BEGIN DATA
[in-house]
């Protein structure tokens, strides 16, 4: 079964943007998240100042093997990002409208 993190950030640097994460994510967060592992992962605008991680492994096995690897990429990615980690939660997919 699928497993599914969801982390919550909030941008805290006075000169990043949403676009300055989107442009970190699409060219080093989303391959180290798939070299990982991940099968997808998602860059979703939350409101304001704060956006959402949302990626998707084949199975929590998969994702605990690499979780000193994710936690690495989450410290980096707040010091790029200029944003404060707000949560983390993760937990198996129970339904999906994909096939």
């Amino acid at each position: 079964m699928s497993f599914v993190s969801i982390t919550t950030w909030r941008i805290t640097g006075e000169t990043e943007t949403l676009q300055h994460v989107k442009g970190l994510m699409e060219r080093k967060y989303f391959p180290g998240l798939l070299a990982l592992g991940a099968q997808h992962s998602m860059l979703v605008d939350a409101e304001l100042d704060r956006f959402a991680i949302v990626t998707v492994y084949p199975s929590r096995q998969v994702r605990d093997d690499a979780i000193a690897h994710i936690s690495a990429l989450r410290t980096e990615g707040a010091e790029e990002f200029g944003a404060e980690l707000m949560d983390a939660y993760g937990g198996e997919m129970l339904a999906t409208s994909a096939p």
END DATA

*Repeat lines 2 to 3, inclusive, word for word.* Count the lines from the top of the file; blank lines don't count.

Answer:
């Protein structure tokens, strides 16, 4: 079964943007998240100042093997990002409208 993190950030640097994460994510967060592992992962605008991680492994096995690897990429990615980690939660997919 699928497993599914969801982390919550909030941008805290006075000169990043949403676009300055989107442009970190699409060219080093989303391959180290798939070299990982991940099968997808998602860059979703939350409101304001704060956006959402949302990626998707084949199975929590998969994702605990690499979780000193994710936690690495989450410290980096707040010091790029200029944003404060707000949560983390993760937990198996129970339904999906994909096939």
């Amino acid at each position: 079964m699928s497993f599914v993190s969801i982390t919550t950030w909030r941008i805290t640097g006075e000169t990043e943007t949403l676009q300055h994460v989107k442009g970190l994510m699409e060219r080093k967060y989303f391959p180290g998240l798939l070299a990982l592992g991940a099968q997808h992962s998602m860059l979703v605008d939350a409101e304001l100042d704060r956006f959402a991680i949302v990626t998707v492994y084949p199975s929590r096995q998969v994702r605990d093997d690499a979780i000193a690897h994710i936690s690495a990429l989450r410290t980096e990615g707040a010091e790029e990002f200029g944003a404060e980690l707000m949560d983390a939660y993760g937990g198996e997919m129970l339904a999906t409208s994909a096939p």